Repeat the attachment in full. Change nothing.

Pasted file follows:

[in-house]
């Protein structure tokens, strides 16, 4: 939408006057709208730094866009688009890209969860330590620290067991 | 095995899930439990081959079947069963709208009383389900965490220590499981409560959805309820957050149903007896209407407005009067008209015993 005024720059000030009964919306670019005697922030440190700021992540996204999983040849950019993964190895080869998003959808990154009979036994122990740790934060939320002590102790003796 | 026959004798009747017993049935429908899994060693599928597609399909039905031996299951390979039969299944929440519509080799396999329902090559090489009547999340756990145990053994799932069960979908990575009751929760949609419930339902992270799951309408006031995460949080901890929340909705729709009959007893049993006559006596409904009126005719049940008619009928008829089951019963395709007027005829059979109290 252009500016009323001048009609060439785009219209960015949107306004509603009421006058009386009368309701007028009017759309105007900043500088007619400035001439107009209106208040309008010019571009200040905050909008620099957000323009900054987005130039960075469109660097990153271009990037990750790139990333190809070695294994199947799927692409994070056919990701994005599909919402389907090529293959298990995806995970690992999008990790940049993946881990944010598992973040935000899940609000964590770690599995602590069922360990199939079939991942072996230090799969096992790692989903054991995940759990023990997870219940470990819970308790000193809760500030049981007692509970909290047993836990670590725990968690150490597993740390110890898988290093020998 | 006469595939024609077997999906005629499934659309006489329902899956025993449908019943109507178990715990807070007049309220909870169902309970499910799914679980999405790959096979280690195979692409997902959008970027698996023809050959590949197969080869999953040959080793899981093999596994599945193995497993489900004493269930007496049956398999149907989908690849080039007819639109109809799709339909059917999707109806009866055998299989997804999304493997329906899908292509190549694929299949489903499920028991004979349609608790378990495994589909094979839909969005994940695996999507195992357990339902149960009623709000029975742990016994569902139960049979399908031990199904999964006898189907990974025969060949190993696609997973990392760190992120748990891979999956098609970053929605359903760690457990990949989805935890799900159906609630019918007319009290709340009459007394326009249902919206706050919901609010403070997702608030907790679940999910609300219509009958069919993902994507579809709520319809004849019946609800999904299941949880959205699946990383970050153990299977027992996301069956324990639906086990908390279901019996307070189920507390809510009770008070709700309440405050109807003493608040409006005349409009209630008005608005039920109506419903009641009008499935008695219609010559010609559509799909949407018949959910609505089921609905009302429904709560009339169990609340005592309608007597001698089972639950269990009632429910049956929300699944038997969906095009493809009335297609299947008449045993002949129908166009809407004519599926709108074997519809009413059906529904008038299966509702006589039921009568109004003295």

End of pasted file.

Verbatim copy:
[in-house]
């Protein structure tokens, strides 16, 4: 939408006057709208730094866009688009890209969860330590620290067991 | 095995899930439990081959079947069963709208009383389900965490220590499981409560959805309820957050149903007896209407407005009067008209015993 005024720059000030009964919306670019005697922030440190700021992540996204999983040849950019993964190895080869998003959808990154009979036994122990740790934060939320002590102790003796 | 026959004798009747017993049935429908899994060693599928597609399909039905031996299951390979039969299944929440519509080799396999329902090559090489009547999340756990145990053994799932069960979908990575009751929760949609419930339902992270799951309408006031995460949080901890929340909705729709009959007893049993006559006596409904009126005719049940008619009928008829089951019963395709007027005829059979109290 252009500016009323001048009609060439785009219209960015949107306004509603009421006058009386009368309701007028009017759309105007900043500088007619400035001439107009209106208040309008010019571009200040905050909008620099957000323009900054987005130039960075469109660097990153271009990037990750790139990333190809070695294994199947799927692409994070056919990701994005599909919402389907090529293959298990995806995970690992999008990790940049993946881990944010598992973040935000899940609000964590770690599995602590069922360990199939079939991942072996230090799969096992790692989903054991995940759990023990997870219940470990819970308790000193809760500030049981007692509970909290047993836990670590725990968690150490597993740390110890898988290093020998 | 006469595939024609077997999906005629499934659309006489329902899956025993449908019943109507178990715990807070007049309220909870169902309970499910799914679980999405790959096979280690195979692409997902959008970027698996023809050959590949197969080869999953040959080793899981093999596994599945193995497993489900004493269930007496049956398999149907989908690849080039007819639109109809799709339909059917999707109806009866055998299989997804999304493997329906899908292509190549694929299949489903499920028991004979349609608790378990495994589909094979839909969005994940695996999507195992357990339902149960009623709000029975742990016994569902139960049979399908031990199904999964006898189907990974025969060949190993696609997973990392760190992120748990891979999956098609970053929605359903760690457990990949989805935890799900159906609630019918007319009290709340009459007394326009249902919206706050919901609010403070997702608030907790679940999910609300219509009958069919993902994507579809709520319809004849019946609800999904299941949880959205699946990383970050153990299977027992996301069956324990639906086990908390279901019996307070189920507390809510009770008070709700309440405050109807003493608040409006005349409009209630008005608005039920109506419903009641009008499935008695219609010559010609559509799909949407018949959910609505089921609905009302429904709560009339169990609340005592309608007597001698089972639950269990009632429910049956929300699944038997969906095009493809009335297609299947008449045993002949129908166009809407004519599926709108074997519809009413059906529904008038299966509702006589039921009568109004003295």